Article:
"We raised nearly $14 million online during the primaries alone, and we continue to raise money for the president, as well as the Republican Party, and the general election legal and compliance fund," he said. "But we felt that fund-raising was really only a piece of what we do. What's been important to us is that we have a multidimensional e-campaign, rather than focus on the single goal of raising money online. We're more about taking action."
According to the Federal Election Committee's campaign finance Web site, total fund-raising for the Bush and Kerry campaigns was $537 million as of May 30, representing a 62 percent increase over the amount of funds raised at the same point in the 2000 battle. Also increasing were the number of small contributions, totaling less than $200. As a rule, the majority of online contributions fall into this category, according to Ron Rapoport, chair of the government department at the College of William and Mary.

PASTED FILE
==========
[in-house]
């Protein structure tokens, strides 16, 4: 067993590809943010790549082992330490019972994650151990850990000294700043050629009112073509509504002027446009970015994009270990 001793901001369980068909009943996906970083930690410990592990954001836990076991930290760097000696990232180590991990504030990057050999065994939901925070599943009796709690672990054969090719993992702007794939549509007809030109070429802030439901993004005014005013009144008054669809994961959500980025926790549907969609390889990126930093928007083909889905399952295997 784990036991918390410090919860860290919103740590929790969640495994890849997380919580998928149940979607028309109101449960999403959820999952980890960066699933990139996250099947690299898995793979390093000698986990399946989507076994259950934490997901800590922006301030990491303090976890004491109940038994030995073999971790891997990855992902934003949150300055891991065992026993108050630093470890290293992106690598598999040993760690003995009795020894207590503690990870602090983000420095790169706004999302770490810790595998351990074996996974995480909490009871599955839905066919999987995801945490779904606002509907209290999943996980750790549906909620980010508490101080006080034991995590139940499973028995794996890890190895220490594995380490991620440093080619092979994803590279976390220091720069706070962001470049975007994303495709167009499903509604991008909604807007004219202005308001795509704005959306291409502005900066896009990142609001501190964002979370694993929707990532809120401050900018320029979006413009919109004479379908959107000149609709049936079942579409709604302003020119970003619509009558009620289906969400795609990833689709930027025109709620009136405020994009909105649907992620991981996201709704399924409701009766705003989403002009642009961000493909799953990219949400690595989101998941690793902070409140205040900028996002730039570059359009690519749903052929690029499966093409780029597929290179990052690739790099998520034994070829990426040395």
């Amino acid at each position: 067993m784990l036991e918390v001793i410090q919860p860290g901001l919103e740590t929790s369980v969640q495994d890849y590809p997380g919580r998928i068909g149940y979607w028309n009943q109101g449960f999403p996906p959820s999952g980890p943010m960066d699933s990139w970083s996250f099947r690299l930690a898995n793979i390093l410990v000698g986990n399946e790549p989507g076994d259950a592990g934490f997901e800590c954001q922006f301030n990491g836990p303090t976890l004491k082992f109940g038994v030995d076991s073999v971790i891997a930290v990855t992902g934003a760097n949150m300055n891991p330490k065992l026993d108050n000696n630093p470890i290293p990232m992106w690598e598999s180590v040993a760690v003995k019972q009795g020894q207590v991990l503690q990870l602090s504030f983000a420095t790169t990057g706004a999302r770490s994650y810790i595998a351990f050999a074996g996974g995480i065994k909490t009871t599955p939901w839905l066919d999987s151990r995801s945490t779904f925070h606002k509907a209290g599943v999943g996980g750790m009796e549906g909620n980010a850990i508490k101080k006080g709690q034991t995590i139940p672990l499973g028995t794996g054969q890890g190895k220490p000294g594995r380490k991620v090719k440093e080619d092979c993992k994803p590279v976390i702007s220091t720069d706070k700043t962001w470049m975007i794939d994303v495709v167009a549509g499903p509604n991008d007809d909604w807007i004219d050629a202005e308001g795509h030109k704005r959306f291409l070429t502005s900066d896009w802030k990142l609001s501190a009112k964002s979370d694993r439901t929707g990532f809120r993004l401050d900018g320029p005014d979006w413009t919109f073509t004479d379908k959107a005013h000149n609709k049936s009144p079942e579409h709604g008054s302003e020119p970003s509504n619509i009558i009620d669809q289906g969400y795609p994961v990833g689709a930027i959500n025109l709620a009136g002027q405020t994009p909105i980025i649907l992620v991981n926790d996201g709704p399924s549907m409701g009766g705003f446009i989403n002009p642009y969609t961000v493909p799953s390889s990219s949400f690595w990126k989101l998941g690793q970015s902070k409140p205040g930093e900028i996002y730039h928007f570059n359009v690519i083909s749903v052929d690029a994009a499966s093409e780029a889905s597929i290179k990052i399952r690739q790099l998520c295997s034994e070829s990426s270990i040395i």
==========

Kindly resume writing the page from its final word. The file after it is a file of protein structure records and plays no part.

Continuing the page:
But unlike Dean, Kerry has not fared as well as his rival in generating larger numbers of smaller contributions, said Rapoport, whose research indicates that Bush is winning that battle.
"Republicans have always been much better at (asking for smaller donations) than the Democrats," he said. "In spite of what one would think, the Democrats did much less well on small contributions than Republicans. Democrats did as well with big contributions, and I think what this showed was...that it wasn't really laziness but that they weren't really doing their homework."
To Kerry online-campaign leader Ross, his site's ability to garner donations has had a major effect, despite any numbers to the contrary. He labeled the development of the medium "a profound difference" from earlier campaigns and argued that online fund-raising efforts are certain to grow even more aggressive in future races.